Brandeis University, Philosophy Department
Fall 2012
Brandeis University Web Stite

Philosophy 20A


Professor Andreas Teuber
Prof. Teuber

FALL 2012

Course Description

What makes us good citizens?

Are we the citizens we want to be or can we do better?

If we can do better, what attitudes and abilities do citizens need to acquire to guarantee the vitality of a modern democracy?

Many Americans are pulled in two different directions. On the one hand, many want to be "left alone" to pursue their own life plans; yet, on the other, some of these same persons yearn to participate in a more meaningful public life in pursuit of goals that reflect a common purpose.

Car Repair 2004

Still, citizenship to most Americans is regarded as a matter of rights rather than as a set of responsibilities, as a defensive strategy against what are perceived to be all too powerful governors. But have we become too self-protective? too focused on rights, too self-absorbed to sustain a vital democracy in the new millennium?

The course will focus on the relation of the individual to the state and, in particular, the role of the citizen in a democracy. It is divided into five parts:

(1) An opening section in which the examples of Socrates, Antigone, Thoreau, Gandhi, and Martin Luther King will be discussed in light of their activities as citizens in their respective political communities as well as a number of contemporary pro-democracy activists and dissidents such as Nelson Mandela, Andrei Sakharov, Lech Walsea, Vaclav Havel, Eli Weisel the Dalai Lama, Suu Kyi, recent recipient of the Nobel Prize and Chen Guangcheng as part of a larger effort to develop a political philosophy of the rights and responsibilities of citizens in a democracy as well as answer the question: What Does It Mean To Be a Citizen in the World Today?

(2) A second section devoted to a philosophical examination of the nature of political obligation in a democratic society and the variety of forms civic engagement in a democracy can take.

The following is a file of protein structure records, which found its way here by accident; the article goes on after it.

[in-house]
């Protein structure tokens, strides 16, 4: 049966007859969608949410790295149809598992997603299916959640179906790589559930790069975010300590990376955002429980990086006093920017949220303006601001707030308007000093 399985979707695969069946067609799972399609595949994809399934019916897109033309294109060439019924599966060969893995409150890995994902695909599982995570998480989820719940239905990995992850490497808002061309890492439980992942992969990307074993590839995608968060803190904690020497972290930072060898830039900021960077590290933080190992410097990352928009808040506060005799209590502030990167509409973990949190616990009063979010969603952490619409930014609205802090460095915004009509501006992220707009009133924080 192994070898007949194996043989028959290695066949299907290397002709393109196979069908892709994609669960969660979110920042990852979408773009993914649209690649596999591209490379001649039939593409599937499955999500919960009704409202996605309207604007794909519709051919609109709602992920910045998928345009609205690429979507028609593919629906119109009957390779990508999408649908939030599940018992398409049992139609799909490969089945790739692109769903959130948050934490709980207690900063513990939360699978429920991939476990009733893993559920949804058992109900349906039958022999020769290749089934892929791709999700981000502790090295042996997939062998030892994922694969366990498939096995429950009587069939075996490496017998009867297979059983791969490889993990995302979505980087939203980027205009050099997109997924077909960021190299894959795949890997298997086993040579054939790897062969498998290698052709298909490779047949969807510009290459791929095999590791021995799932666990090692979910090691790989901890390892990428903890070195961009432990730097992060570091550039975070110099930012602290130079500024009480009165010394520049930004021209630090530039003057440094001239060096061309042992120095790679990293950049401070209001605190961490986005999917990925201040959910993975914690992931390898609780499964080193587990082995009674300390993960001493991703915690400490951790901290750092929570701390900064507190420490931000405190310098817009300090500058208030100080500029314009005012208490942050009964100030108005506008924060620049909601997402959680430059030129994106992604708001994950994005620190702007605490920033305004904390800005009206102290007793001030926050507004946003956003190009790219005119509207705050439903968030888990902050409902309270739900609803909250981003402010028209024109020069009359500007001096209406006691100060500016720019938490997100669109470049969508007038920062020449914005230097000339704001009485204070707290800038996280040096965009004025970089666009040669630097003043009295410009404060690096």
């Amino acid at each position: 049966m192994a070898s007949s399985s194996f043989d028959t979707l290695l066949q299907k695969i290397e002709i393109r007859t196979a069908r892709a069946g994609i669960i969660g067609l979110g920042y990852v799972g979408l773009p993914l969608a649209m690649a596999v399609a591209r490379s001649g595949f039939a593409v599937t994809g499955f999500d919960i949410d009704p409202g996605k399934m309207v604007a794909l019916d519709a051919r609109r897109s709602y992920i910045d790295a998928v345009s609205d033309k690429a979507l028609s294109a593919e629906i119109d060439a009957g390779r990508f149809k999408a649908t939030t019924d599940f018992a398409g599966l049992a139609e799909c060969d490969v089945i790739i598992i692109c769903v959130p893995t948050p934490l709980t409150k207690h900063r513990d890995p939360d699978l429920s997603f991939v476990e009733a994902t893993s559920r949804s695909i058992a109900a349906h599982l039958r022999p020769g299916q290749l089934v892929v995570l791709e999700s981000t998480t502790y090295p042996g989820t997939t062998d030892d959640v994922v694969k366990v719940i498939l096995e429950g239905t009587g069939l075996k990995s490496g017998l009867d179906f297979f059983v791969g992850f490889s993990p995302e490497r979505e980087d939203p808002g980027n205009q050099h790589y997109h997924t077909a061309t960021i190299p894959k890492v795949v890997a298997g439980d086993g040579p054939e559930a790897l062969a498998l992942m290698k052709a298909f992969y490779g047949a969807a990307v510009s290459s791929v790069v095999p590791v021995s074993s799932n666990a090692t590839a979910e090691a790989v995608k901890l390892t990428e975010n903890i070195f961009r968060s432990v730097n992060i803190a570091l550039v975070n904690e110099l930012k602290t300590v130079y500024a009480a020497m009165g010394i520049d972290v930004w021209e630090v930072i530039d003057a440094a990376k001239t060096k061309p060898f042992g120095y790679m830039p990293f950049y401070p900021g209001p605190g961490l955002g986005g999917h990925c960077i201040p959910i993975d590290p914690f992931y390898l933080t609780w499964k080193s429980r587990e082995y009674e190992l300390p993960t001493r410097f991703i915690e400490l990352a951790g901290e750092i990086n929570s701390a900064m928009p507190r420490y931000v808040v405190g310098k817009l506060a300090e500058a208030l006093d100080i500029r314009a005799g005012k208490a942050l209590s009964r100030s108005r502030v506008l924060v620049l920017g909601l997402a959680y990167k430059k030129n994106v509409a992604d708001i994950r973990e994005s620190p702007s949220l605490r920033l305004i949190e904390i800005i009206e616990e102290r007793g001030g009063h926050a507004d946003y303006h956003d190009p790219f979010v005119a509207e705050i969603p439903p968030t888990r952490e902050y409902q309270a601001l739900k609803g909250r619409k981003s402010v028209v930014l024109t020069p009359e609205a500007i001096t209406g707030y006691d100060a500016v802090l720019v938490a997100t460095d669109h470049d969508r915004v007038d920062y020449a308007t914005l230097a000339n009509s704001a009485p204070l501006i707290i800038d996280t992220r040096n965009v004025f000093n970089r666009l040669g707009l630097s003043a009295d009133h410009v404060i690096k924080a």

(3) A third section devoted to an exploration of the grounds for giving one's allegiance to any state at all and the meaning and value of conceiving of citizenship as an activity rather than solely as a legal status, as the cultivation of certain habits of heart and mind rather than merely the possession of set of legal rights and duties.

(4) A fourth section devoted to an examination of ways to strengthen the democracy as well as foster civic participation in politics in light of the Election of 2012. This section will include Everything You Will Want To Know About the Candidates, the Issues, and the Stakes in 2012 and Should Not Be Afraid To Ask.

(5) A fifth and final section devoted to an examination of the future of democratic citizenship in the U.S. and throughout the world in such places as Egypt and China.

Topics will include extending the vote to 17 year-olds in municipal elections, voter ID laws, money in politics, the Supreme Court's Citizens United decision, civic education, residency requirements, online voting, the role and limits of dissent, Occupy Wall Street, the philosophy, politics, history and economics of democracy and voting, the nature of representation, the Affordable Health Care Act, medicare vouchers, tax reform, foreign policy, the war in Afghanistan, the use of drones, the deficit, affirmative action, race, immigration policy, re-districting, the role of government in a free society, big v. small government, entitlements, social security, welfare, voting methods and the voting paradoxes, voter turnout from 1960 to the present day, deliberative democracy, global citizenship and the prospects for democracy in Burma (Myanmar). China, the Soviet Union, Syria and Egypt.